Why did they issue their call for this unprecedented meeting of bishops from all these dioceses? The presenting issue was what has come to be known as the Colenso Affair. Bishop John William Colenso, the first bishop in Southern Africa, held liberal views on polygamy, the baptism of children; he held more liberal views on sacramental theology than that held historically by Anglicans, and he wrote a commentary denying the Mosaic authorship of the Pentateuch.
Without going into the details here, Bishop Colenso was not invited to this first Lambeth Conference, and the discipline of Colenso by the Archbishop of Capetown was affirmed.
What came out of the first Lambeth Conference? First, a commitment to a long-term solution to challenges posed by such as the Colenso Affair by means of a strong endorsement of the synodical way of governing the Church for the sake of good order. Secondly, concern for the faith and unity of the whole Communion over the autonomy of individual bishops and churches to depart from the faith and order of the larger Communion. When the faith and unity of the Anglican Communion is at risk, those bishops, by their actions, declared that it is incumbent on the bishops, by virtue of their Office, to take whatever measures are necessary to guard the faith and unity of the Communion.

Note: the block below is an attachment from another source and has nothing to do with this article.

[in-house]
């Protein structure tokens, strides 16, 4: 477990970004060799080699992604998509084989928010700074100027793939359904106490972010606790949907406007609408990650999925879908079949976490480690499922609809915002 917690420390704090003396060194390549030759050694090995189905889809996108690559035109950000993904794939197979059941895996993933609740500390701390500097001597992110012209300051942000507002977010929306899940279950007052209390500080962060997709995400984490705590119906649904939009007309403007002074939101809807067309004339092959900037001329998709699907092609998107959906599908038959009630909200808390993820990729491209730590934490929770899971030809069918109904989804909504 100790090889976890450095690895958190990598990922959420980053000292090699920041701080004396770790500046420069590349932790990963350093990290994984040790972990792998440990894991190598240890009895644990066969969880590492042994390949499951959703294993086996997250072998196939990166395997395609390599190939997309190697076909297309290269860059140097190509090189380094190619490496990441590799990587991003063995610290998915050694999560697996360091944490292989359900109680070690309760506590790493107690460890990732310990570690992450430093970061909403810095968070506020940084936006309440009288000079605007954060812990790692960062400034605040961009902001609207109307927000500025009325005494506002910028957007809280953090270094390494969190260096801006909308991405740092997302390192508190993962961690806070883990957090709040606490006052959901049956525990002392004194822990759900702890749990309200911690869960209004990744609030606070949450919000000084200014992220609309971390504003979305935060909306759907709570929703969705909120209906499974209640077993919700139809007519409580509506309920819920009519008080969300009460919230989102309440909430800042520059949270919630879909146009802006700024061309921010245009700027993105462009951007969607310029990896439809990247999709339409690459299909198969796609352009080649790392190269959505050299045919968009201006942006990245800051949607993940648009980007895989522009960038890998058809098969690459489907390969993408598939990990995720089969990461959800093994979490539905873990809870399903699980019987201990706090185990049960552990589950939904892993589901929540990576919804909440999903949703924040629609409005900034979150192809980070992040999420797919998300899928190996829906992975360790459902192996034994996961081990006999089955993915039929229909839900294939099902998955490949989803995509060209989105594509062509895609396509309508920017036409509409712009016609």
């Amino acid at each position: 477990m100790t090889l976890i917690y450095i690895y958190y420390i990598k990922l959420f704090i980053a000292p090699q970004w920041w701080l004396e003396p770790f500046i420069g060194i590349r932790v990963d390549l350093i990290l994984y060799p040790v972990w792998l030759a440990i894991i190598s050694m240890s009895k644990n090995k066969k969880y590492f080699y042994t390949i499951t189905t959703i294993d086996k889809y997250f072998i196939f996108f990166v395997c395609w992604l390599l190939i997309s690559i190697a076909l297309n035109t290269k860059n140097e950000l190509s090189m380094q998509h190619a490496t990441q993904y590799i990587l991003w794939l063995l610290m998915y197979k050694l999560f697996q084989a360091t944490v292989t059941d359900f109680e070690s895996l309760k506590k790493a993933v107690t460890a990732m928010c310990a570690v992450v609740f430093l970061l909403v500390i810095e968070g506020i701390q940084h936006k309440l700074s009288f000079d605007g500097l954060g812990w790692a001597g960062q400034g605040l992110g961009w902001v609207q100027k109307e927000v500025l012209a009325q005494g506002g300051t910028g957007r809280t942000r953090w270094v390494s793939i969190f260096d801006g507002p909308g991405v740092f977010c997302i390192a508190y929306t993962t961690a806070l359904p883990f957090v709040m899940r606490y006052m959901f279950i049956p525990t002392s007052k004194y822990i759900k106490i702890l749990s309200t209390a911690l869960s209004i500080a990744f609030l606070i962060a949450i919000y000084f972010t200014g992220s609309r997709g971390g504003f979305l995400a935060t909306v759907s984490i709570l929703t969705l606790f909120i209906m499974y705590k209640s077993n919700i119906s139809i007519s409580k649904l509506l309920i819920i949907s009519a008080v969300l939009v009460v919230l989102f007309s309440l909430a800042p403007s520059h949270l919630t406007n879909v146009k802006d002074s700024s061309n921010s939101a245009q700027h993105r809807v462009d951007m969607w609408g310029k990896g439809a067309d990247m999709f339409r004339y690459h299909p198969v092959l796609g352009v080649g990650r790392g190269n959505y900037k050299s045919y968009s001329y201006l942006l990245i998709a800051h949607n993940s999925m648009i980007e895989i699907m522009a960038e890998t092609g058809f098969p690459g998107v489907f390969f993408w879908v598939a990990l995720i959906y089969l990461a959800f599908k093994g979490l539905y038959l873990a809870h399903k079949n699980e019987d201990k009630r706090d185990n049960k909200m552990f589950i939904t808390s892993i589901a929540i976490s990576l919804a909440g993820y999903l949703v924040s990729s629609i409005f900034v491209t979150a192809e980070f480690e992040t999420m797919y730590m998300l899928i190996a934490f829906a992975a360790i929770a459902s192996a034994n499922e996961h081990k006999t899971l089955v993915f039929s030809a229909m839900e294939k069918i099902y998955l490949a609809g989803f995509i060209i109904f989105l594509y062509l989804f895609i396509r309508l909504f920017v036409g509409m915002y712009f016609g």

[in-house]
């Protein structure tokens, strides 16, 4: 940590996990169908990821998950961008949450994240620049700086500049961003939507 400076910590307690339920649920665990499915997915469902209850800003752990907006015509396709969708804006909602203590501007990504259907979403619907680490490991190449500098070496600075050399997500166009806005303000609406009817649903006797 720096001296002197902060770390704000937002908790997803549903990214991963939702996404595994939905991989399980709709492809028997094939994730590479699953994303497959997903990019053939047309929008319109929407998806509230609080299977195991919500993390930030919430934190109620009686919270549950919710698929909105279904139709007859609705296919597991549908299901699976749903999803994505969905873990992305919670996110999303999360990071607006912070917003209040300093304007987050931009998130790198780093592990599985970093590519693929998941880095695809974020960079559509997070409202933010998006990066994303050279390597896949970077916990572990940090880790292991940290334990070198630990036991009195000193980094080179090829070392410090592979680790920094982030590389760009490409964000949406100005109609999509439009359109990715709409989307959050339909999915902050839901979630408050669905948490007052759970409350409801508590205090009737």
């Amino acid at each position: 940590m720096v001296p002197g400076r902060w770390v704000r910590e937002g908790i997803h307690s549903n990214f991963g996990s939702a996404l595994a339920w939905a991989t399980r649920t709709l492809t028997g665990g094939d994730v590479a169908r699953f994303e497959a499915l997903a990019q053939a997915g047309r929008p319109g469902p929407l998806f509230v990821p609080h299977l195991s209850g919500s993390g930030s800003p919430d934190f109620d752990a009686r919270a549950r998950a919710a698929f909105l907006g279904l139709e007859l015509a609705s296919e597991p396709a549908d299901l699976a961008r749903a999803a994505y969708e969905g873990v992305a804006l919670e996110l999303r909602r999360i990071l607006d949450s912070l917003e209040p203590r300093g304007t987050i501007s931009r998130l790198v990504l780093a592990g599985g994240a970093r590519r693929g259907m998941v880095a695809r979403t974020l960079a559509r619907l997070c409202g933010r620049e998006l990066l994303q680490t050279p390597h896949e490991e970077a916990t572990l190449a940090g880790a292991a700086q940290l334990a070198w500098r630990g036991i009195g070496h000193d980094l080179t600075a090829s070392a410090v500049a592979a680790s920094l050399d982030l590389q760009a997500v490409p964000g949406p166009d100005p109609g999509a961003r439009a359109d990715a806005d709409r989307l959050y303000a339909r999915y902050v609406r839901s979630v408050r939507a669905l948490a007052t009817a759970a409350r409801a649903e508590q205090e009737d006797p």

(3) The Ordination to the Priesthood of Florence Li Tim-Oi in the Diocese of Hong Kong
The Windsor Report cites the challenge to the unity of the Communion brought about by the ordination of the first woman to the priesthood, Florence Li Tim-Oi in the Diocese of Hong Kong as a clear example of the principle of autonomy in communion as a core value in the Anglican Communion.
Florence Li Tim-Oi was ordained a priest in 1944. Controversy over the ordination erupted, and Forence surrendered her license to officiate as a priest in 1946. In 1968, the Diocese of Hong Kong and Macao brought the question of women’s ordination to the priesthood to the Lambeth Conference. In Resolution 34, the Conference recommended that before any province made a final decision to ordain women to the priesthood that they should consult with and follow the advice of the Anglican Consultative Council. This was, in fact, done, and the ACC did advise that the Bishop of Hong Kong and Macao could proceed with the ordination of women in his diocese and encouraged all provinces of the Anglican Communion to continue in communion with that diocese. When Hong Kong ordained two women priests in 1971, they were officially recognized as priests of that diocese.